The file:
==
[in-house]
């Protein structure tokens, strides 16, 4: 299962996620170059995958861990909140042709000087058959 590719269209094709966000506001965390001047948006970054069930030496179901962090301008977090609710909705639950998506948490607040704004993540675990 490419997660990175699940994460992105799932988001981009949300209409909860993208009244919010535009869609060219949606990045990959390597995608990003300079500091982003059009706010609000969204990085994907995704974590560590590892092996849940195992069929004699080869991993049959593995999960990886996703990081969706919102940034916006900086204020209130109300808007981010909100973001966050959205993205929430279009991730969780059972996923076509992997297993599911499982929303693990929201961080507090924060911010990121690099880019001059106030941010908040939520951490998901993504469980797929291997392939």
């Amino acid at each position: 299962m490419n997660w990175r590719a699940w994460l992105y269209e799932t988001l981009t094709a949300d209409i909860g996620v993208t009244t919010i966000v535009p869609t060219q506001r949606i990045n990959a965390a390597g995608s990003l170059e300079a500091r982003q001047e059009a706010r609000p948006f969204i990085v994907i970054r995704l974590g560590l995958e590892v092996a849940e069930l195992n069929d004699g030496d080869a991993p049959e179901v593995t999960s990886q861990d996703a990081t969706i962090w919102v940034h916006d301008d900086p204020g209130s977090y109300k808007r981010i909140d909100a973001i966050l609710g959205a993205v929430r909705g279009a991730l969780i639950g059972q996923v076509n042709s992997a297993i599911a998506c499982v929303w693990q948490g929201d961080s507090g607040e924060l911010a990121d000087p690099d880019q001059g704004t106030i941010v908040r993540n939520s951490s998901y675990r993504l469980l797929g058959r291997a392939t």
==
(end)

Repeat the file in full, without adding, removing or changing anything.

[in-house]
């Protein structure tokens, strides 16, 4: 299962996620170059995958861990909140042709000087058959 590719269209094709966000506001965390001047948006970054069930030496179901962090301008977090609710909705639950998506948490607040704004993540675990 490419997660990175699940994460992105799932988001981009949300209409909860993208009244919010535009869609060219949606990045990959390597995608990003300079500091982003059009706010609000969204990085994907995704974590560590590892092996849940195992069929004699080869991993049959593995999960990886996703990081969706919102940034916006900086204020209130109300808007981010909100973001966050959205993205929430279009991730969780059972996923076509992997297993599911499982929303693990929201961080507090924060911010990121690099880019001059106030941010908040939520951490998901993504469980797929291997392939």
């Amino acid at each position: 299962m490419n997660w990175r590719a699940w994460l992105y269209e799932t988001l981009t094709a949300d209409i909860g996620v993208t009244t919010i966000v535009p869609t060219q506001r949606i990045n990959a965390a390597g995608s990003l170059e300079a500091r982003q001047e059009a706010r609000p948006f969204i990085v994907i970054r995704l974590g560590l995958e590892v092996a849940e069930l195992n069929d004699g030496d080869a991993p049959e179901v593995t999960s990886q861990d996703a990081t969706i962090w919102v940034h916006d301008d900086p204020g209130s977090y109300k808007r981010i909140d909100a973001i966050l609710g959205a993205v929430r909705g279009a991730l969780i639950g059972q996923v076509n042709s992997a297993i599911a998506c499982v929303w693990q948490g929201d961080s507090g607040e924060l911010a990121d000087p690099d880019q001059g704004t106030i941010v908040r993540n939520s951490s998901y675990r993504l469980l797929g058959r291997a392939t």